US crude oil prices have dropped below the $50 a barrel level amid renewed concerns about demand weakness in the US and Japan. Nymex May West Texas Intermediate lost $1.43 at $47.72 a barrel ahead of the latest US weekly inventories data which was expected to show a further increase of 1.9m barrels in crude stocks, according to a poll of analysts by Reuters.
US crude stocks have already reached their highest levels since since July 1993 and a further rise was anticipated in the latest EIA data out later today, with a rise in crude imports towards the 10m barrels a day level seen as likely.
Analysts at the Schork Report wrote:
All told, total crude oil inventories in the U.S. as of Friday, March 27th ballooned to a record 1.07 billion (x109) barrels. That equates to approximately 118 days of import cover (the IEA requirement is 90 days). In other words, there was no change last week… you still can’t swing a cat without hitting a barrel of crude oil in the United States.
Traders note the spread between the front month contract and the rest of the curve has widened sharply, suggesting further weakness in demand in the near-term and increasing the attractiveness of putting oil into storage. The June WTI contract traded $1.53 lower at $50.38 while the December 2009 WTI was $1.31 lower at $58.37.
“Elevated stockpiles in the US will continue to keep oil prices under pressure until demand improves,” said analysts at HansonWesthouse: “We expect this (improvement) to occur with the start of a better US driving season this year and improved economic growth towards year end.”
ICE May Brent lost $1.05 at $50.17 a barrel.
Over the weekend, Saudi Arabia announced it would lower official selling prices for its crude grades for the first time in five months. Analysts at Commerzbank saw this as the kingdom “signalling a swift recovery in demand is unlikely”.
Some US refineries are still completing their spring maintenance programmes, which has also weighed on demand in the US. The government data due for release on Wednesday was expected to show refinery utilisation remained low last week, up just 0.1 percentage points to 81.8 per cent.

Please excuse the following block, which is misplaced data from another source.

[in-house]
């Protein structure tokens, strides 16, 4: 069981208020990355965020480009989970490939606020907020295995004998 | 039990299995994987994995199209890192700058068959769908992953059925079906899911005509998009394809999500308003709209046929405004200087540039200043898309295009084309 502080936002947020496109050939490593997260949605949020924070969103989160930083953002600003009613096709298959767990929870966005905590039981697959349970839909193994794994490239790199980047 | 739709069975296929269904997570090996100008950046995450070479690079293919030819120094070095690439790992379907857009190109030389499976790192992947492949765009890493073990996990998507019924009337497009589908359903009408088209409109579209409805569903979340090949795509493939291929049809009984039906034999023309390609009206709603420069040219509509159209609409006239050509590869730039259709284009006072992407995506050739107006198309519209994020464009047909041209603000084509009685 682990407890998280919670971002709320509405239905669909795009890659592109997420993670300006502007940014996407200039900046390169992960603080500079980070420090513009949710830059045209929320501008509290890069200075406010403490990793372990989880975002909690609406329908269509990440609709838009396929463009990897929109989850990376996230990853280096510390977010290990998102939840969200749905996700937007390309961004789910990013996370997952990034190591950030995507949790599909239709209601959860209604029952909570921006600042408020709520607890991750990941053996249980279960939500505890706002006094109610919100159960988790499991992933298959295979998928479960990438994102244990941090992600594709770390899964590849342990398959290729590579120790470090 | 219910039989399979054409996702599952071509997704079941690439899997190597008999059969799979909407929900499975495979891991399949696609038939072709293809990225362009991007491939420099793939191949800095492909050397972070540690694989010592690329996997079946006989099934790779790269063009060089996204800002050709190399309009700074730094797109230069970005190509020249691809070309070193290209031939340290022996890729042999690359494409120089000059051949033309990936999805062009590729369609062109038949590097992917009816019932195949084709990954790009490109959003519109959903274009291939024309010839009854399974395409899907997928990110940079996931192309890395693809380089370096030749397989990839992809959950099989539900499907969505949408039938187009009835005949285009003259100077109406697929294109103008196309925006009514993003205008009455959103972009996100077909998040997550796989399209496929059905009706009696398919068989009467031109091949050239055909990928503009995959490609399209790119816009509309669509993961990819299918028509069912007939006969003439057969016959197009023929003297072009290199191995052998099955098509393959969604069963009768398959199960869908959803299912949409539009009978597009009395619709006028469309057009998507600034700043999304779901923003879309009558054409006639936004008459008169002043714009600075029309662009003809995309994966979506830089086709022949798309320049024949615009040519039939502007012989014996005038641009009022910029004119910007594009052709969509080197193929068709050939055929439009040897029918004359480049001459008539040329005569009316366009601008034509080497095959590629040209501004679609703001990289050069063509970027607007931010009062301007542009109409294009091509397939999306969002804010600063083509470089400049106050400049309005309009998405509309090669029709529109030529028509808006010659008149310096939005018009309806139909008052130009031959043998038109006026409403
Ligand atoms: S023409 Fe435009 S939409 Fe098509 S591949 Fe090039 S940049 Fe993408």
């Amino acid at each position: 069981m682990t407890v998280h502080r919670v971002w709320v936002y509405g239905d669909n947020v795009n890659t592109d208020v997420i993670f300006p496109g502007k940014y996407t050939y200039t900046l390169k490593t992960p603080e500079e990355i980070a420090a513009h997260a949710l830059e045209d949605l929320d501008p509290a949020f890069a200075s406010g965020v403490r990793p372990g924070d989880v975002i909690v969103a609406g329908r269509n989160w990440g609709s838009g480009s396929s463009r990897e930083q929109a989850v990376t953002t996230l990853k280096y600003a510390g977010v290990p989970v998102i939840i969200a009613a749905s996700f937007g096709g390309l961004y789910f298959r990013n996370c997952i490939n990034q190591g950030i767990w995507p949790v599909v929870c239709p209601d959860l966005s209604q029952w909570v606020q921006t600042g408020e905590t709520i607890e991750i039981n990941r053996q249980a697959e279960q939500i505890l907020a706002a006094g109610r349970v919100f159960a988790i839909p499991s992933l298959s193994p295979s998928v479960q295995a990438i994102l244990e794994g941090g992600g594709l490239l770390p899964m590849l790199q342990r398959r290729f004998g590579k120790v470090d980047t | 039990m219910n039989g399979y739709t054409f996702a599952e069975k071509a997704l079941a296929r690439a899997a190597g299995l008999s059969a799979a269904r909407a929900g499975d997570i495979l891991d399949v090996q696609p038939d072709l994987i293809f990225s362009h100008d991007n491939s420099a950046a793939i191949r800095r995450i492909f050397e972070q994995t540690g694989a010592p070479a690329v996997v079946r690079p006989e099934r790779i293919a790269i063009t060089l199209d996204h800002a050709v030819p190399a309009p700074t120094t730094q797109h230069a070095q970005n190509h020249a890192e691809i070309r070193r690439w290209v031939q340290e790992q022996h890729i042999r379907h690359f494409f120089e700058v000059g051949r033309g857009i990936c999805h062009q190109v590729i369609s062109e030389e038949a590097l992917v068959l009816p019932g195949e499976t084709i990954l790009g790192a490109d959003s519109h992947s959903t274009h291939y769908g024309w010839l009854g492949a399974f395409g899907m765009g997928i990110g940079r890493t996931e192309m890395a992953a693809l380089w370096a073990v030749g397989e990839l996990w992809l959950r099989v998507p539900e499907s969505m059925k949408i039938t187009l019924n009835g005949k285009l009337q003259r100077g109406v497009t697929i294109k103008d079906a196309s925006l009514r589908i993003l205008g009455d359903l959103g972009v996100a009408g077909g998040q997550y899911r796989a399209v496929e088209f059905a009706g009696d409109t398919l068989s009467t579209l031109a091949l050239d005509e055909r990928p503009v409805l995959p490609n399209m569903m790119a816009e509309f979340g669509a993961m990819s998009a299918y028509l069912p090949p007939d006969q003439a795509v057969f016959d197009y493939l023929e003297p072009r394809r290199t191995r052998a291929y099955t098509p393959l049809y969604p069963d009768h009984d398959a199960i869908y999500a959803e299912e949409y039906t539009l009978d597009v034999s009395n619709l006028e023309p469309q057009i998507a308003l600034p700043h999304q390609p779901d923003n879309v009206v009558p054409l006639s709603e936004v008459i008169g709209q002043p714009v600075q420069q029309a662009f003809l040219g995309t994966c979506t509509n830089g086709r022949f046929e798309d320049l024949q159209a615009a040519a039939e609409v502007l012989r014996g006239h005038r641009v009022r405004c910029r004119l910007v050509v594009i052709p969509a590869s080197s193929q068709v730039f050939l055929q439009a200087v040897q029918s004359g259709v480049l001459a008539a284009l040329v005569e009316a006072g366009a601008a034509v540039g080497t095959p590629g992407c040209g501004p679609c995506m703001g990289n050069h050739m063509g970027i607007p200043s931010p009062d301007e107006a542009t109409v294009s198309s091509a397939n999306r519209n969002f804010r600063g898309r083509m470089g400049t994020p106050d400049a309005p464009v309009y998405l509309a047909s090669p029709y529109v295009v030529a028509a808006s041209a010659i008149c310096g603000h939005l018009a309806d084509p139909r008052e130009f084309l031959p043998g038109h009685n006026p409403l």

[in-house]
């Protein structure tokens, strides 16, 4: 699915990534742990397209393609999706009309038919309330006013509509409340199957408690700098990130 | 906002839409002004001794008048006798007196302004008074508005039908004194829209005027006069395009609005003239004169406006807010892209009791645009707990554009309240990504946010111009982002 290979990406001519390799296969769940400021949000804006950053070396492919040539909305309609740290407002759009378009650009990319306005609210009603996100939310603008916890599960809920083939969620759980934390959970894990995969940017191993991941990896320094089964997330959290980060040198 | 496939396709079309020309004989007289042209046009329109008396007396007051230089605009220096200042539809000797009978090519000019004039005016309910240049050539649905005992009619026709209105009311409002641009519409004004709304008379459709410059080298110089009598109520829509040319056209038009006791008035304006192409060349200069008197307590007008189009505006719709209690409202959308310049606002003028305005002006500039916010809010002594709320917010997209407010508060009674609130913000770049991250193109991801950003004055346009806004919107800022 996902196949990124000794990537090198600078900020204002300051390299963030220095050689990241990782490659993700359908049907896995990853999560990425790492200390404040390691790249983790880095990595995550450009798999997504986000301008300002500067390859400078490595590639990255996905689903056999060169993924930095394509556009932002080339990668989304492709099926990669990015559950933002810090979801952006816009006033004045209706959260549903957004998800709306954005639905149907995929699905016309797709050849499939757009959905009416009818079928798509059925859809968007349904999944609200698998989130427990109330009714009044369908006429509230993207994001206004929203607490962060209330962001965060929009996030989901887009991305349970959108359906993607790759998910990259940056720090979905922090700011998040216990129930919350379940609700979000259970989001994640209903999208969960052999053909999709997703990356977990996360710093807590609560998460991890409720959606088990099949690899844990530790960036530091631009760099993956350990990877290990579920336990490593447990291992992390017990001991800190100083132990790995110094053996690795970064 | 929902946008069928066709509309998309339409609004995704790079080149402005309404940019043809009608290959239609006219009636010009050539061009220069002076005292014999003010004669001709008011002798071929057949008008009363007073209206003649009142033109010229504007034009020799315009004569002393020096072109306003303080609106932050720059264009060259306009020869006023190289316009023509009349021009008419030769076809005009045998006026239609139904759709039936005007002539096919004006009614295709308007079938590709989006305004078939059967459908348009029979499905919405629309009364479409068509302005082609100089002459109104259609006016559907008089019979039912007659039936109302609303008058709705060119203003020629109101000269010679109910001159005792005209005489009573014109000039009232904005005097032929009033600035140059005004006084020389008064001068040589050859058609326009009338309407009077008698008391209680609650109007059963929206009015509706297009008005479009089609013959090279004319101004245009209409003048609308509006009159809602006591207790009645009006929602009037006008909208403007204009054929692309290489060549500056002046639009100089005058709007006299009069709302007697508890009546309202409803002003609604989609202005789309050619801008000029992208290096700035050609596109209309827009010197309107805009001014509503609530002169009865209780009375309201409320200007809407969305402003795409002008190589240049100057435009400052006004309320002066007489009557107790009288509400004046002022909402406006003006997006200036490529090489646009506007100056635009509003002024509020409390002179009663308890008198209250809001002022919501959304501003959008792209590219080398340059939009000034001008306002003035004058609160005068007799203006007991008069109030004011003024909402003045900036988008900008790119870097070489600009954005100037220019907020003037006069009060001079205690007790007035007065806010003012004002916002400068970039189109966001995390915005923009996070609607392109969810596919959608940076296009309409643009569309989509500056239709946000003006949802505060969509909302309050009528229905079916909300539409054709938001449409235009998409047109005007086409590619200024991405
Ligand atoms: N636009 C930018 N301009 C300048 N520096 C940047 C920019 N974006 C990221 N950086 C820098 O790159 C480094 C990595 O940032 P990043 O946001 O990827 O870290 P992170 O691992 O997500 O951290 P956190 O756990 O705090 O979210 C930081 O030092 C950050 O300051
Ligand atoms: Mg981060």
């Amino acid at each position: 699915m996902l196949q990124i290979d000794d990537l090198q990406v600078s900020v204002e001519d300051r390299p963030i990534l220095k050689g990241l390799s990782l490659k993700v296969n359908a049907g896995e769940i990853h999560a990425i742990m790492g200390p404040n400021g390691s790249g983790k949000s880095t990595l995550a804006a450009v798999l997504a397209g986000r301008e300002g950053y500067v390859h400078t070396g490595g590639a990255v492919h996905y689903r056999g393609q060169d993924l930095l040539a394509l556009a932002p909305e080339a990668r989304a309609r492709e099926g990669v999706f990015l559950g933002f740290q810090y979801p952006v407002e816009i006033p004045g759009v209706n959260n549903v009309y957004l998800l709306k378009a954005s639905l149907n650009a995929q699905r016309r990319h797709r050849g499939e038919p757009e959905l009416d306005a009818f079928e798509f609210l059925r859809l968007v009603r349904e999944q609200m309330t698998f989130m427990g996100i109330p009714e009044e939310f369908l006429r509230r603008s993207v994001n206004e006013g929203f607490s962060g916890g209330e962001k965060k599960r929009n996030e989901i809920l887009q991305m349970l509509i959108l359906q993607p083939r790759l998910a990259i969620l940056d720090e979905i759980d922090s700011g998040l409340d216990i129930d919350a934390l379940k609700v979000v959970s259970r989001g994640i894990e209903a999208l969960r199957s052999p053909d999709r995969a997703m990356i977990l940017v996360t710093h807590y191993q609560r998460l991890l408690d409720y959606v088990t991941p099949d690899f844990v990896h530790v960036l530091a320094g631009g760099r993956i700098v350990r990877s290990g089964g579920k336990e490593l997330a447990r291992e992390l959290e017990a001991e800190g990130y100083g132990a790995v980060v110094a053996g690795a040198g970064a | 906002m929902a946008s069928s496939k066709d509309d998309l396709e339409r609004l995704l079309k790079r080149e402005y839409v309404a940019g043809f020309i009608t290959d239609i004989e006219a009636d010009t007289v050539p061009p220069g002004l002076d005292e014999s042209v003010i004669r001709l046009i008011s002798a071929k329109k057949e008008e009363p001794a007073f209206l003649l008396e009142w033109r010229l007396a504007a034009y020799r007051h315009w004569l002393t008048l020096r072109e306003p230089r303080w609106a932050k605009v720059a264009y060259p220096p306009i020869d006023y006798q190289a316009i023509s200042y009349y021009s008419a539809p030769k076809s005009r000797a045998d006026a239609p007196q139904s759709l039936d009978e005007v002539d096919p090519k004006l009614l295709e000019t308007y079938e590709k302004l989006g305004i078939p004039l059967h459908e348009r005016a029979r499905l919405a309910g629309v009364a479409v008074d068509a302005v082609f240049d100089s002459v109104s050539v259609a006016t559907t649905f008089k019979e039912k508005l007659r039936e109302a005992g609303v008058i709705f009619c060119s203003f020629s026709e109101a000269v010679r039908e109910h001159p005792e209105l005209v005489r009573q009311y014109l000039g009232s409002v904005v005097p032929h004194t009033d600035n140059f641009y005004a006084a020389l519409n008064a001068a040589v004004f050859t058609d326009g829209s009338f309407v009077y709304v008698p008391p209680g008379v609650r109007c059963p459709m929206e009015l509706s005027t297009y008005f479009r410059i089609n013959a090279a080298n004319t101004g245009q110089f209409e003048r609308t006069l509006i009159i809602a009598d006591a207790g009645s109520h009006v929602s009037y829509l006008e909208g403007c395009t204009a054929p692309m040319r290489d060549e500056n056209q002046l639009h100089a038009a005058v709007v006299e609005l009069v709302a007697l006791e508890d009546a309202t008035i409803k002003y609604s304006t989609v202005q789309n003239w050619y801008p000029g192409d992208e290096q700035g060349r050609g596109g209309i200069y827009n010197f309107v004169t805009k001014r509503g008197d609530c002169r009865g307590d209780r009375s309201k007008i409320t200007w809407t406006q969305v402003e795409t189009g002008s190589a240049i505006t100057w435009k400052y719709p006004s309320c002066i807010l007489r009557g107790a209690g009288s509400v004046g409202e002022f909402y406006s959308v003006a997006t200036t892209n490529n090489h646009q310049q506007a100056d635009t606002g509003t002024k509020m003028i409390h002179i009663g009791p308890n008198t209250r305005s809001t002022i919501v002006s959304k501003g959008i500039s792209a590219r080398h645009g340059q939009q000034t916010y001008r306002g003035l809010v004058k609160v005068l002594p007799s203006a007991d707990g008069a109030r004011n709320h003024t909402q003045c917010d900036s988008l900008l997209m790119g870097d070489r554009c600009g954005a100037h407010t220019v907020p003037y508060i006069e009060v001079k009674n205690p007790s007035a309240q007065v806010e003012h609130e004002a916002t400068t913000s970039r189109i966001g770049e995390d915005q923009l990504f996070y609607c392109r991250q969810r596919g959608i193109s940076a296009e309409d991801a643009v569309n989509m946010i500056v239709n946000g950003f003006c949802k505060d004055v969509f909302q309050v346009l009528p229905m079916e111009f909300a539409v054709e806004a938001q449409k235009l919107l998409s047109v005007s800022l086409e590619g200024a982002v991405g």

Distillate stocks (including heating oil) were expected to fall 200,000 barrels while gasoline stocks were seen falling 1m barrels. Nymex May heating oil traded 2.3 per cent lower at $1.3674 a gallon while Nymex May gasoline lost just under 4 cents at $1.4212 a gallon.
In Japan, the world’s third-largest energy consumer, crude inventories have also risen as the country’s worst recession since the second World War has hit demand.
Tom Pawlicki of MF Global Research said downward pressure oil prices was also coming from concerns that demand forecasts from both the International Energy Agency, the energy watchdog of the the developed world and the US government, would be cut due to the deepening global economic recession.
Mr Pawlicki said the oil markets correletion with stock market performance was likely to remain high and that equities were due for a short-term correction ahead of US earnings season and after the ending of the G20 meeting.
“MF Global still believes that a long-term bottom has been made in oil, and looks to enter long positions in low $40’s” said Mr Pawlicki: “Our year-end (price) objective is unchanged at $75 a barrel.”